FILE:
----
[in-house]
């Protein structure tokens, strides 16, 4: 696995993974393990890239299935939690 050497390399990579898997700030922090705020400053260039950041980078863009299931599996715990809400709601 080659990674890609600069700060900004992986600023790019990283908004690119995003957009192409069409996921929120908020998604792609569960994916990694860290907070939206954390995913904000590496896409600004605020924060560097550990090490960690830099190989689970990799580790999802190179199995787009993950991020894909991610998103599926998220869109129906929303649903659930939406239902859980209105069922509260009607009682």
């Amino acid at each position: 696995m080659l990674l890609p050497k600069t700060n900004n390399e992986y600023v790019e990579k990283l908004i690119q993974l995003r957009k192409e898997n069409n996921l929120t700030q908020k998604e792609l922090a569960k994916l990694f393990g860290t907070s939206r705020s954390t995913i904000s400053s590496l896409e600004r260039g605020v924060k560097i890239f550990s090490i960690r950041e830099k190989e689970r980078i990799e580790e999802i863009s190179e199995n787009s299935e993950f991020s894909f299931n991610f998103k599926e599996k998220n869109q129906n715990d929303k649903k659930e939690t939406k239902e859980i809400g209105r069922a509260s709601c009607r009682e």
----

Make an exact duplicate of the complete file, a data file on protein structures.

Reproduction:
[in-house]
């Protein structure tokens, strides 16, 4: 696995993974393990890239299935939690 050497390399990579898997700030922090705020400053260039950041980078863009299931599996715990809400709601 080659990674890609600069700060900004992986600023790019990283908004690119995003957009192409069409996921929120908020998604792609569960994916990694860290907070939206954390995913904000590496896409600004605020924060560097550990090490960690830099190989689970990799580790999802190179199995787009993950991020894909991610998103599926998220869109129906929303649903659930939406239902859980209105069922509260009607009682």
């Amino acid at each position: 696995m080659l990674l890609p050497k600069t700060n900004n390399e992986y600023v790019e990579k990283l908004i690119q993974l995003r957009k192409e898997n069409n996921l929120t700030q908020k998604e792609l922090a569960k994916l990694f393990g860290t907070s939206r705020s954390t995913i904000s400053s590496l896409e600004r260039g605020v924060k560097i890239f550990s090490i960690r950041e830099k190989e689970r980078i990799e580790e999802i863009s190179e199995n787009s299935e993950f991020s894909f299931n991610f998103k599926e599996k998220n869109q129906n715990d929303k649903k659930e939690t939406k239902e859980i809400g209105r069922a509260s709601c009607r009682e």